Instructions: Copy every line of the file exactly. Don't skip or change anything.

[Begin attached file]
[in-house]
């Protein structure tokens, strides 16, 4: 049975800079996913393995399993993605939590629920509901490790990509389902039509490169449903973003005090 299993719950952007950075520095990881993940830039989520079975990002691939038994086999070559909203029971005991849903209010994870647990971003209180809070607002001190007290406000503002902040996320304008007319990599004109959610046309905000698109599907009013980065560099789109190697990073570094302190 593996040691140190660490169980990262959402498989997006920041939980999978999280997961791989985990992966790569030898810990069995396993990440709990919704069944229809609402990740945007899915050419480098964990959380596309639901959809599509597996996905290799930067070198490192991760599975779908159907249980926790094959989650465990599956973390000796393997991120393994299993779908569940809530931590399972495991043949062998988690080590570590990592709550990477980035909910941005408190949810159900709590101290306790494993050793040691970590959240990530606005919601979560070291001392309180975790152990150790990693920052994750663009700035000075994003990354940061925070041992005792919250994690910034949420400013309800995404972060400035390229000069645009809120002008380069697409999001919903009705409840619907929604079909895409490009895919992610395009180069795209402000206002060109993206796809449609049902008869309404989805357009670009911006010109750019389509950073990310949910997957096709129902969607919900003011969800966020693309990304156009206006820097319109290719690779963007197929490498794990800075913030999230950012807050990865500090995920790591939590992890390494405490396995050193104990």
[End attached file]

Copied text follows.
[in-house]
């Protein structure tokens, strides 16, 4: 049975800079996913393995399993993605939590629920509901490790990509389902039509490169449903973003005090 299993719950952007950075520095990881993940830039989520079975990002691939038994086999070559909203029971005991849903209010994870647990971003209180809070607002001190007290406000503002902040996320304008007319990599004109959610046309905000698109599907009013980065560099789109190697990073570094302190 593996040691140190660490169980990262959402498989997006920041939980999978999280997961791989985990992966790569030898810990069995396993990440709990919704069944229809609402990740945007899915050419480098964990959380596309639901959809599509597996996905290799930067070198490192991760599975779908159907249980926790094959989650465990599956973390000796393997991120393994299993779908569940809530931590399972495991043949062998988690080590570590990592709550990477980035909910941005408190949810159900709590101290306790494993050793040691970590959240990530606005919601979560070291001392309180975790152990150790990693920052994750663009700035000075994003990354940061925070041992005792919250994690910034949420400013309800995404972060400035390229000069645009809120002008380069697409999001919903009705409840619907929604079909895409490009895919992610395009180069795209402000206002060109993206796809449609049902008869309404989805357009670009911006010109750019389509950073990310949910997957096709129902969607919900003011969800966020693309990304156009206006820097319109290719690779963007197929490498794990800075913030999230950012807050990865500090995920790591939590992890390494405490396995050193104990």